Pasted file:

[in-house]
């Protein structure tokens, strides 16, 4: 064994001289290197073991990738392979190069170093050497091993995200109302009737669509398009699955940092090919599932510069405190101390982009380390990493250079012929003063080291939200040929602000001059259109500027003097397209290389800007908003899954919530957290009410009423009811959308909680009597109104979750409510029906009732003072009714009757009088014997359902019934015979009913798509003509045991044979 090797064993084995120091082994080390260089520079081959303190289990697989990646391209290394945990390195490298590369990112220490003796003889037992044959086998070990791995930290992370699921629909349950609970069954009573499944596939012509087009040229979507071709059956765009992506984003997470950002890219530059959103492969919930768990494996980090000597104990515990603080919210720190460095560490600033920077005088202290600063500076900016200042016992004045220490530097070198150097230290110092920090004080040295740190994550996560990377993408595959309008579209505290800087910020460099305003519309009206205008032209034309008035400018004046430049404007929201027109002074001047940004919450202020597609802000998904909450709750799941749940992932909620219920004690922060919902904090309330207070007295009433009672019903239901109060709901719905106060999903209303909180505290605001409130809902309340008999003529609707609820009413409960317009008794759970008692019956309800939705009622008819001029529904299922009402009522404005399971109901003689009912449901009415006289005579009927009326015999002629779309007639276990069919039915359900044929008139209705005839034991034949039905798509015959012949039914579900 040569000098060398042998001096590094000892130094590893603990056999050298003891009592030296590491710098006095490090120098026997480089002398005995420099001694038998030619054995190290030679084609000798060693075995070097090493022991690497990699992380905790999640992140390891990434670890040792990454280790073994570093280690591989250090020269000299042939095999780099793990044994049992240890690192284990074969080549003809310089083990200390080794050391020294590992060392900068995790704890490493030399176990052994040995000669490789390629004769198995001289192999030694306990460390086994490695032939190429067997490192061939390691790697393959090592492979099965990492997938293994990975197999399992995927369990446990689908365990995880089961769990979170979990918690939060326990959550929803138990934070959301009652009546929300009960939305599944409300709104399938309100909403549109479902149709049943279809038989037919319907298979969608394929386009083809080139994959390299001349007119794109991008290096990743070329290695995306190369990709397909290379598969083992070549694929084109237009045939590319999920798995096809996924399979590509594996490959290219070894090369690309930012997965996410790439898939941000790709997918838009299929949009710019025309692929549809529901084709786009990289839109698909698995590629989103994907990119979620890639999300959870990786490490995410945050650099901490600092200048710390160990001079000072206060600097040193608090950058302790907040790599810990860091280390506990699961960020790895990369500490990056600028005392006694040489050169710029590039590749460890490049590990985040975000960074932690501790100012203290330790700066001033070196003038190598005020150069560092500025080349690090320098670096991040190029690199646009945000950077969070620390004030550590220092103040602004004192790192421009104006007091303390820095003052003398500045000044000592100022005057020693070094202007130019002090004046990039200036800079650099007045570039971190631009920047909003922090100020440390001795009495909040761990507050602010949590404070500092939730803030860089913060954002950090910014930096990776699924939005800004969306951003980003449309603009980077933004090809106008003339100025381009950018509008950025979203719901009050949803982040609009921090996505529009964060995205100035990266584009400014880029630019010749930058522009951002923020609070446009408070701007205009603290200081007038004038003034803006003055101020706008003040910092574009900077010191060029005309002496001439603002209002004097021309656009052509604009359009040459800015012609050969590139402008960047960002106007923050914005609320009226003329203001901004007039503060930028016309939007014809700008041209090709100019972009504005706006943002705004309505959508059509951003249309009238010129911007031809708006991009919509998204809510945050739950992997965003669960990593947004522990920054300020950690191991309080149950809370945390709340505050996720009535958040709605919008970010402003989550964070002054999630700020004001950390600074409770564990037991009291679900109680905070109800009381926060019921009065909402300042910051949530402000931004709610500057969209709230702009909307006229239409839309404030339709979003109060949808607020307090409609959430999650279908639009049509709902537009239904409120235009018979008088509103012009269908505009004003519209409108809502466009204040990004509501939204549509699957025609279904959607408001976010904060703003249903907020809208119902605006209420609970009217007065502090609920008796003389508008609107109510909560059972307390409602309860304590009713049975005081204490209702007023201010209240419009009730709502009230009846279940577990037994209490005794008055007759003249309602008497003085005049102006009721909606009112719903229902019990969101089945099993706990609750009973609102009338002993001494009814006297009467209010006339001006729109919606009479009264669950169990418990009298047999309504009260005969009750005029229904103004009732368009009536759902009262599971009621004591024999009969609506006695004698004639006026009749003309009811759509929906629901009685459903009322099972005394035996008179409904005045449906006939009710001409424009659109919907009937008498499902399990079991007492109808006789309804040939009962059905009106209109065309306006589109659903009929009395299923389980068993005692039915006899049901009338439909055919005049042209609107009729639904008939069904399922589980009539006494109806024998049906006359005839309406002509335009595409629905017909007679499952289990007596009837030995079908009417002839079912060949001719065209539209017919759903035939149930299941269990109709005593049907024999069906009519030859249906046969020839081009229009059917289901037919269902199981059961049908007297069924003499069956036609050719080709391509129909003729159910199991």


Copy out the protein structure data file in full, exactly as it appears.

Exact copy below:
[in-house]
């Protein structure tokens, strides 16, 4: 064994001289290197073991990738392979190069170093050497091993995200109302009737669509398009699955940092090919599932510069405190101390982009380390990493250079012929003063080291939200040929602000001059259109500027003097397209290389800007908003899954919530957290009410009423009811959308909680009597109104979750409510029906009732003072009714009757009088014997359902019934015979009913798509003509045991044979 090797064993084995120091082994080390260089520079081959303190289990697989990646391209290394945990390195490298590369990112220490003796003889037992044959086998070990791995930290992370699921629909349950609970069954009573499944596939012509087009040229979507071709059956765009992506984003997470950002890219530059959103492969919930768990494996980090000597104990515990603080919210720190460095560490600033920077005088202290600063500076900016200042016992004045220490530097070198150097230290110092920090004080040295740190994550996560990377993408595959309008579209505290800087910020460099305003519309009206205008032209034309008035400018004046430049404007929201027109002074001047940004919450202020597609802000998904909450709750799941749940992932909620219920004690922060919902904090309330207070007295009433009672019903239901109060709901719905106060999903209303909180505290605001409130809902309340008999003529609707609820009413409960317009008794759970008692019956309800939705009622008819001029529904299922009402009522404005399971109901003689009912449901009415006289005579009927009326015999002629779309007639276990069919039915359900044929008139209705005839034991034949039905798509015959012949039914579900 040569000098060398042998001096590094000892130094590893603990056999050298003891009592030296590491710098006095490090120098026997480089002398005995420099001694038998030619054995190290030679084609000798060693075995070097090493022991690497990699992380905790999640992140390891990434670890040792990454280790073994570093280690591989250090020269000299042939095999780099793990044994049992240890690192284990074969080549003809310089083990200390080794050391020294590992060392900068995790704890490493030399176990052994040995000669490789390629004769198995001289192999030694306990460390086994490695032939190429067997490192061939390691790697393959090592492979099965990492997938293994990975197999399992995927369990446990689908365990995880089961769990979170979990918690939060326990959550929803138990934070959301009652009546929300009960939305599944409300709104399938309100909403549109479902149709049943279809038989037919319907298979969608394929386009083809080139994959390299001349007119794109991008290096990743070329290695995306190369990709397909290379598969083992070549694929084109237009045939590319999920798995096809996924399979590509594996490959290219070894090369690309930012997965996410790439898939941000790709997918838009299929949009710019025309692929549809529901084709786009990289839109698909698995590629989103994907990119979620890639999300959870990786490490995410945050650099901490600092200048710390160990001079000072206060600097040193608090950058302790907040790599810990860091280390506990699961960020790895990369500490990056600028005392006694040489050169710029590039590749460890490049590990985040975000960074932690501790100012203290330790700066001033070196003038190598005020150069560092500025080349690090320098670096991040190029690199646009945000950077969070620390004030550590220092103040602004004192790192421009104006007091303390820095003052003398500045000044000592100022005057020693070094202007130019002090004046990039200036800079650099007045570039971190631009920047909003922090100020440390001795009495909040761990507050602010949590404070500092939730803030860089913060954002950090910014930096990776699924939005800004969306951003980003449309603009980077933004090809106008003339100025381009950018509008950025979203719901009050949803982040609009921090996505529009964060995205100035990266584009400014880029630019010749930058522009951002923020609070446009408070701007205009603290200081007038004038003034803006003055101020706008003040910092574009900077010191060029005309002496001439603002209002004097021309656009052509604009359009040459800015012609050969590139402008960047960002106007923050914005609320009226003329203001901004007039503060930028016309939007014809700008041209090709100019972009504005706006943002705004309505959508059509951003249309009238010129911007031809708006991009919509998204809510945050739950992997965003669960990593947004522990920054300020950690191991309080149950809370945390709340505050996720009535958040709605919008970010402003989550964070002054999630700020004001950390600074409770564990037991009291679900109680905070109800009381926060019921009065909402300042910051949530402000931004709610500057969209709230702009909307006229239409839309404030339709979003109060949808607020307090409609959430999650279908639009049509709902537009239904409120235009018979008088509103012009269908505009004003519209409108809502466009204040990004509501939204549509699957025609279904959607408001976010904060703003249903907020809208119902605006209420609970009217007065502090609920008796003389508008609107109510909560059972307390409602309860304590009713049975005081204490209702007023201010209240419009009730709502009230009846279940577990037994209490005794008055007759003249309602008497003085005049102006009721909606009112719903229902019990969101089945099993706990609750009973609102009338002993001494009814006297009467209010006339001006729109919606009479009264669950169990418990009298047999309504009260005969009750005029229904103004009732368009009536759902009262599971009621004591024999009969609506006695004698004639006026009749003309009811759509929906629901009685459903009322099972005394035996008179409904005045449906006939009710001409424009659109919907009937008498499902399990079991007492109808006789309804040939009962059905009106209109065309306006589109659903009929009395299923389980068993005692039915006899049901009338439909055919005049042209609107009729639904008939069904399922589980009539006494109806024998049906006359005839309406002509335009595409629905017909007679499952289990007596009837030995079908009417002839079912060949001719065209539209017919759903035939149930299941269990109709005593049907024999069906009519030859249906046969020839081009229009059917289901037919269902199981059961049908007297069924003499069956036609050719080709391509129909003729159910199991």